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Kgosikgolo The Musical Lives To Its Billing

Tswana Sanctified Voices, a new local musical troupe, lived to its promise during the four-day showcase of its Kgosikgolo the musicalís concert that ended yesterday.

The troupe of talented and energetic youth successfully kept their audience with beautiful, well-composed and directed musical. The musical story line is based on the ups and downs of traditional rule of Bogosi. It’s a narration of deceit, plots, hatred, reconciliations and victories experienced by most of royal families. Kgosikgolo kick started with music and dance. It starts with praise singing to the paramount chief, explaining the importance and respect accorded him by the tribe. The song also states that chieftaincy is a birthright.

As the song dies off, a woman sweeping her yard emerges. Her friend and neighbour later joins in, praising her for always keeping her yard clean. The two, Mma Gaone and Mma Pinky talked of how their children were lazy and did not want to help with house chores. They explained that children born in this generation were cut from a different cloth as they had no or little respect for the elders.

Soon, the two turn to gossip about the drama that was happening in their village such as the divorce in the royal family. They narrate the previous events that happened in the royal family, talking of their late chief, Kgosi Tsogang, whom they hail as the most respected man who had a significant role in his village and beyond.

Dressed in black, which signifies grief, the choir sang sad songs occasionally sang at funerals such as Leso o setlhogo and Chelane e wele before another narrator speaks of how evil death was. She says death fears no one as it took such a caring, loving and man of visionary who was a remarkable person in his society.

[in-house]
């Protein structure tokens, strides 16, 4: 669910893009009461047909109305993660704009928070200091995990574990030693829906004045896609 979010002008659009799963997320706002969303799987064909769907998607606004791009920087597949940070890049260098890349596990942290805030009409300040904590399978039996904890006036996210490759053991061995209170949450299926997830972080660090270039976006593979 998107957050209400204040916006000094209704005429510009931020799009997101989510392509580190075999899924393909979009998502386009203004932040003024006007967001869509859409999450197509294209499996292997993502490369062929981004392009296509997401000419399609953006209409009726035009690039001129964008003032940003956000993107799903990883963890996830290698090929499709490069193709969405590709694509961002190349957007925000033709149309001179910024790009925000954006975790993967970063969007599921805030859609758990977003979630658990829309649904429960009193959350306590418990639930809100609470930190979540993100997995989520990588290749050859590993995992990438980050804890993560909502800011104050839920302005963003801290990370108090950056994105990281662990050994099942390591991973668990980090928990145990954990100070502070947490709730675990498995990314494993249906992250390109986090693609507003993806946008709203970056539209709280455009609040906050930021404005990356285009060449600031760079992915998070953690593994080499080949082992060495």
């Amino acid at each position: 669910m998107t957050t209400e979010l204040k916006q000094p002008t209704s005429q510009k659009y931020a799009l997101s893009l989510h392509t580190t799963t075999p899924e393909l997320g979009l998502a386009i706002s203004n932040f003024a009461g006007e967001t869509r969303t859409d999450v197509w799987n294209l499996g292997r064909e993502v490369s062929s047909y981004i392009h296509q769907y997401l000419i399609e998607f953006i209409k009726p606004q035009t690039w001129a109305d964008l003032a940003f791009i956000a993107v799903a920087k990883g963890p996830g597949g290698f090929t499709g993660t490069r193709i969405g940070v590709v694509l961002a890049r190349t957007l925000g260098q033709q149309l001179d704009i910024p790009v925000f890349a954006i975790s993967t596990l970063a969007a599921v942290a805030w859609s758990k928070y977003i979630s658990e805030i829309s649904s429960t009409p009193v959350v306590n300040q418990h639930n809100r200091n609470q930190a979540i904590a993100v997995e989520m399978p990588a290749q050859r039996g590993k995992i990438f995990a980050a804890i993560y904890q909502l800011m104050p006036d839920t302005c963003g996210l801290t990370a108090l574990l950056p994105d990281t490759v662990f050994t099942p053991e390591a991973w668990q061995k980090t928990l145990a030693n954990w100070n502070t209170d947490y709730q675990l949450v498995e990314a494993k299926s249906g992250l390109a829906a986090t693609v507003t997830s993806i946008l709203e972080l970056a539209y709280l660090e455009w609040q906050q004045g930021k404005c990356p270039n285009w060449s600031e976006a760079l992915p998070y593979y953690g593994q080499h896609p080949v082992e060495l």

Then the widow, a queen who cried painfully for her loss, emerges. She does not

seize cursing death for stealing her husband at a tender age. Just as she mourns her husband, the queen’s sister, Paseka tells her how she saw the deceased’s brother sitting in the throne and talking of how he would succeed his late brother. Traditionally, when a chief dies, his son has to succeed him, unless the son is too young where the family can decides on the regent.

Despite the queen not believing her sister, all her claims came to pass after the her brother-in-law and his wife come with their uncle to claim the throne. After stealing the throne from his late brother’s son, Kgosi Ditshupo’s chieftaincy is riddled with problems. Famine hits the community. Traditional healers are consulted and they tell the royal family that the drought was caused by ancestors, as they are not happy.

They ask the family to reconcile. The first queen’s brother who acted as the mediator asked the two families to let Ditshupo to continue holding fort for his young nephew, the both sides of the family agree. Then the heavens open and heavy rain pours, leading to a prosperous year. But the power hungry and conniving Kgosi Ditshupo and his wife do not stop plotting. He tries to set up his late brother’s son, asking him to lead the regiment that went to hunt a wild animal that was perishing the livestock. The boy succeeds in his mission.

The couple then came up with another plan, saying the young man cannot ascend the throne, as he was not married. The chief in waiting gets married and was later crowned the Kgosikgolo and succeeded his father. The musical ends with the villagers rejoicing the inauguration of their young chief.




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